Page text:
Sudan: army destroys Abyei, kills and displaces civilians
Human Rights Watch publicou onte un informe de 32 páxinas sobre os ataques do exército de Sudán e dos seus aliados paramilitares na cidade de Abyei, que durante anos foi motivo de disputa debido ás reservas petrolíferas da zona. Nestes ataques houbo mortes de civís, destrucción de vivendas e desprazamento en masa da poboación (decenas de miles).
O informe leva por título “Abandoning Abyei: Destruction and Displacement, May 2008”. Copio un extracto da súa introducción:
60,000 people fled during and after fighting between the Sudanese Armed Forces (SAF) and the Sudan People’s Liberation Movement/Army (SPLM/A) in the politically disputed town of Abyei in May 2008, in which SAF and SAF supported militia also deliberately killed civilians and carried out massive looting and destruction of the town. More than half the homes in Abyei were burned to the ground and the market was completely destroyed. The parties reached an agreement to restore security on June 7, but have been slow to implement it. Meanwhile tens of thousands of civilians are still internally displaced, and the area remains tense.
Two months after the fighting, the number of civilian fatalities and the circumstances of their deaths are still unknown. A full and independent investigation into the alleged violations has so far not been possible because SAF forces restricted access to Abyei in the weeks following the fighting. In addition the National Congress Party (NCP) and the SPLM – the dominant parties in central government and the Government of Southern Sudan (GOSS) respectively – have made no significant efforts towards establishing accountability for human rights violations and violations of international humanitarian law (IHL) in Abyei. Displaced people, however, are vocal in their call for accountability.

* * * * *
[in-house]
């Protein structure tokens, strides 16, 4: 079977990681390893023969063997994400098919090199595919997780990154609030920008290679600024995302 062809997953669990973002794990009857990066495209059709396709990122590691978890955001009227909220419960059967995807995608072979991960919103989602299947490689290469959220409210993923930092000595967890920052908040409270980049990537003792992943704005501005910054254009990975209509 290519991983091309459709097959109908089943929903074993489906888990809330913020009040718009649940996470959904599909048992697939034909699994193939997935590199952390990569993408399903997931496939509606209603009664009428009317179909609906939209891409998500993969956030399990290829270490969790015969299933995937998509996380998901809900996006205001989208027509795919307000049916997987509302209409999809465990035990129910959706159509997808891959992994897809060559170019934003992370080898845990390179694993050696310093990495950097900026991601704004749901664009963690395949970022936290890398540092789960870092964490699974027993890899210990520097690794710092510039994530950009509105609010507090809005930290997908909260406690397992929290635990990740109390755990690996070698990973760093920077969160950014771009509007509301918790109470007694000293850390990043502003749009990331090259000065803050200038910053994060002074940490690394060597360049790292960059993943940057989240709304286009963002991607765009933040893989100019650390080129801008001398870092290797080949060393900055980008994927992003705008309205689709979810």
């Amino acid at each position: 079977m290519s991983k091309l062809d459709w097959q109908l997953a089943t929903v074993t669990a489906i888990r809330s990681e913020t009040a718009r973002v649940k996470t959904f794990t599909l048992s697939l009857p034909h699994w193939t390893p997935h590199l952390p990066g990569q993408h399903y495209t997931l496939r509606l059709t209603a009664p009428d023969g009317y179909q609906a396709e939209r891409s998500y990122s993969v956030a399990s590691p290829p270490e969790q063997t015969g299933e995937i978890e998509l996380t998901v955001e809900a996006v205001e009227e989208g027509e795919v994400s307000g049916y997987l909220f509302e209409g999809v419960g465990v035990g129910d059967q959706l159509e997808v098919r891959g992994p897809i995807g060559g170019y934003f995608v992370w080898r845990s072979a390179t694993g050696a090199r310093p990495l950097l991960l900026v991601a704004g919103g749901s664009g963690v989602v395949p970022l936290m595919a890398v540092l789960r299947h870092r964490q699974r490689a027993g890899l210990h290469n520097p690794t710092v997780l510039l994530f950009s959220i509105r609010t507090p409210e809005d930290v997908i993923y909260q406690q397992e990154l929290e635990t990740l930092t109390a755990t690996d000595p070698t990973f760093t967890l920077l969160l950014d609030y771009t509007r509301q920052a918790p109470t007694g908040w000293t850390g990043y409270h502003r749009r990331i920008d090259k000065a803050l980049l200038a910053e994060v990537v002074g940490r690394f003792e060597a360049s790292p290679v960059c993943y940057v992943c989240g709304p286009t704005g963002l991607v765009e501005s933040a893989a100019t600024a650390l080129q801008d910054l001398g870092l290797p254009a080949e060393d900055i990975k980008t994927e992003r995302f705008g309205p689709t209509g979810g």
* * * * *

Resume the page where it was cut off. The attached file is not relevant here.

The political and administrative status of oil-rich Abyei is one of the most contentious outstanding issues in the implementation of the Comprehensive Peace Agreement (CPA), the 2005 agreement between Khartoum and the SPLM that brought an end to 20 years of civil war. Abyei, an area populated by ethnically Southern Sudanese Ngok Dinka, and on a seasonal basis by Arab Misseriya cattle-herding nomads, remains a potential flashpoint as Khartoum, GOSS and local communities position themselves ahead of a local referendum scheduled for 2011. The referendum will decide whether Abyei will join Southern Sudan or will remain part of South Kordofan state (administratively part of the North). Trouble in Abyei has the potential to upset the consolidation of peace between Northern and Southern Sudan. […]
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